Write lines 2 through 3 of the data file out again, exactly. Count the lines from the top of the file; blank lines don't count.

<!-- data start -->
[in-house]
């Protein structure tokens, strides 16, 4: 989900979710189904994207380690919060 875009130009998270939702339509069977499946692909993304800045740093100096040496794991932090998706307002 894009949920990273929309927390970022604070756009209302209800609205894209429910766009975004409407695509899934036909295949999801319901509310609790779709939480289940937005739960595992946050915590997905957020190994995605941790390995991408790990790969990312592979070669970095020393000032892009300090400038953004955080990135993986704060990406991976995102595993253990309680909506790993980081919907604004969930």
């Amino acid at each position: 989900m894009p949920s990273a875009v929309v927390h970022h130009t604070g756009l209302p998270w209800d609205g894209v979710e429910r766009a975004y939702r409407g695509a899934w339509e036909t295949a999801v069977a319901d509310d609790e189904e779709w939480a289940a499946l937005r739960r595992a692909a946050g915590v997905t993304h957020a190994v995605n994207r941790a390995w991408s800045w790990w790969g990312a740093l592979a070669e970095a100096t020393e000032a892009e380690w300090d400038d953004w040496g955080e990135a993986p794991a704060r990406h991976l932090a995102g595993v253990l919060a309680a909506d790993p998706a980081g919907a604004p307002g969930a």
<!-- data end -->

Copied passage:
């Protein structure tokens, strides 16, 4: 989900979710189904994207380690919060 875009130009998270939702339509069977499946692909993304800045740093100096040496794991932090998706307002 894009949920990273929309927390970022604070756009209302209800609205894209429910766009975004409407695509899934036909295949999801319901509310609790779709939480289940937005739960595992946050915590997905957020190994995605941790390995991408790990790969990312592979070669970095020393000032892009300090400038953004955080990135993986704060990406991976995102595993253990309680909506790993980081919907604004969930």
């Amino acid at each position: 989900m894009p949920s990273a875009v929309v927390h970022h130009t604070g756009l209302p998270w209800d609205g894209v979710e429910r766009a975004y939702r409407g695509a899934w339509e036909t295949a999801v069977a319901d509310d609790e189904e779709w939480a289940a499946l937005r739960r595992a692909a946050g915590v997905t993304h957020a190994v995605n994207r941790a390995w991408s800045w790990w790969g990312a740093l592979a070669e970095a100096t020393e000032a892009e380690w300090d400038d953004w040496g955080e990135a993986p794991a704060r990406h991976l932090a995102g595993v253990l919060a309680a909506d790993p998706a980081g919907a604004p307002g969930a």